ArchonBy Miguel Conner - Most religions offer a grand cosmic drama, a metaphysical narrative of conflict that filters down to the worldly realms—with the human soul often as the ultimate battleground. The Gnostics had their own spiritual epic, and presented perhaps the most intriguing yet menacing villains in all religious annals: The Archons.

The word “archon” sounds poetic, echoing some sci-fi antagonist perhaps, but the word simply comes from the Greek for “ruler” or “prince,” with a mostly secular connotation. Yet the Apostle Paul in his epistles uses “archon” in a transcendental context (Ephesians 2:2 and Colossians 2:15 are two examples). Through a more esoteric reading, Paul indicates that it was demonic agents, not the Jews or Romans, who were actually responsible for the death of Jesus Christ; and that these very same forces control the universe.

The Gnostics, always the radical innovators and deconstructionists, expanded Paul’s concepts into notion of the Archon (as found in such texts as the Secret Book of John, the Hypostasis of the Archons, and the Gospel of Judas). In fact, they took the notion to terrifying new vistas, proposing that the god of the Old Testament and his angels were nothing but Archons—mighty but flawed deities that managed the cosmos and suppressed the forces of good by drowning existence under waves of ignorance and bureaucracy of all sorts.

The Archons’ main task was to keep the lost sparks of the true divinity, contained in all humans, trapped in the material dimensions in order to fuel their own power (the Gnostic-themed movie The Matrix comes to mind).

The Gnostics (and Paul to an extent) wrote that the only method to defeat the Archons was through Gnosis: that knowledge of one owns God-consciousness, as well as a piercing vision through the false illusions of matter all the way to the Eternal Realm or Treasury of Light (and other names of the place where Sophia, Jesus Christ, and the Alien God dwelled).

The reason the Archons are so horrific is their very nature and purpose. Most religions assume that divine agents manage the universe, and with the Archons this is the case, but with a tragic wrinkle: they happen to be inept and greedy bureaucrats with almost unlimited power. One of the reasons the Archons are so intriguing yet menacing, as mentioned before, is the fact they are truly mundane and ordinary, nothing more than godly administrators draining all worthwhile systems of existence!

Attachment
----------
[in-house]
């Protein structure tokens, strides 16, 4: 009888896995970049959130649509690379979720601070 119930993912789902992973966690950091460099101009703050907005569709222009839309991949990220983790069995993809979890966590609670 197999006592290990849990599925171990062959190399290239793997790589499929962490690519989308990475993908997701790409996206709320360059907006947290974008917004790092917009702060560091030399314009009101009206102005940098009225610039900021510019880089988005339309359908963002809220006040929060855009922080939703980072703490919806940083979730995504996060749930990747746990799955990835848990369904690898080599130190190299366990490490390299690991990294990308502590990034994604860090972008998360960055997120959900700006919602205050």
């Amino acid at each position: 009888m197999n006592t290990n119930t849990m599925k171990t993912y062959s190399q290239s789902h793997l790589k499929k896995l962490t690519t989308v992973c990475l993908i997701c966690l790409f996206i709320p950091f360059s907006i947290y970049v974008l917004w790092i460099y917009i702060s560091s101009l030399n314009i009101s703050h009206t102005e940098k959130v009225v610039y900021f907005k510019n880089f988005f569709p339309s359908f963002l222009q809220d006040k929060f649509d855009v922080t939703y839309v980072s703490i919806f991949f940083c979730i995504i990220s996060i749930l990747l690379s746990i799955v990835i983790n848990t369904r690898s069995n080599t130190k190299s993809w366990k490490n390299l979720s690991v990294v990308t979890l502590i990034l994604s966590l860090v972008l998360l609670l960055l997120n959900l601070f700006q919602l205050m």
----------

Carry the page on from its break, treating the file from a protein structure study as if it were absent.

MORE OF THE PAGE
One can easily make the case that the narrative of the Archons actually hits closer to home, in ancient or modern sensibilities. After all, we can all relate to the suffocating maze that is a corporation’s customer support or the psychic-erosion of endless government red-tape, and other experiences that seem to slowly submerge consciousness into the mortal states of stupor, numbness, and defeat. On a cosmic level, the Archons are possibly the ultimate agency for oppression.

The concept of the Archons is certainly more approachable than that of traditional demons or evil gods orchestrating punishment in various underworlds. The idea of Hell has certainly lost much credence in modern Christianity. But the idea of bumbling, avaricious, and godlike creatures controlling our lives is something every person can relate to, and it continuously happens in everyday life!

Terry Pratchett kindly posed with his hat for ...

Terry Pratchett kindly posed with his hat for Myrmi. (Photo credit: Wikipedia)

In fact, in the novel Good Omens, written by Terry Pratchett and Neil Gaiman, a demon appropriately named Crowley proves that the Archon-way is superior in the fight against Heaven. He demonstrates that traffic jams and phone service outages are far more efficient in damning souls than such common demonic methods as possession or temptation. Death by a thousand frustrations is the best way to dim the human spirit.

The notion of Archons, beyond literature, has recently become popular in modern Occultism and even in Conspiracy Theory circles. Two main examples are Alex Jones and David Ickes, both who have frequently spoken about the threat of Archons.

Even from a practical theological standpoint, the existence of the Archons makes more sense. Many in modern Occultism like to quote the Gnostic truism of “As above, So Below.” But they assume it only travels one way, just as they forget that in many ancient traditions the world is but a reflection of the higher realms. In other words, if human societies’ are basically mazes of well-intentioned but deficient systems, and that they ultimately smother what is heroic in individuals, then wouldn’t it be the same for the gods who made us partially in their image?

Maybe Paul or the Gnostics never met an Archon, purely speculating on the state of the cosmos, but they felt their enslaving effects. And so has every person who ever lived, whether it was by their soul-diming of filing worthless paperwork or by the grim and scientific realization that the very fabric of the universe is full of pot holes that will never be fixed.

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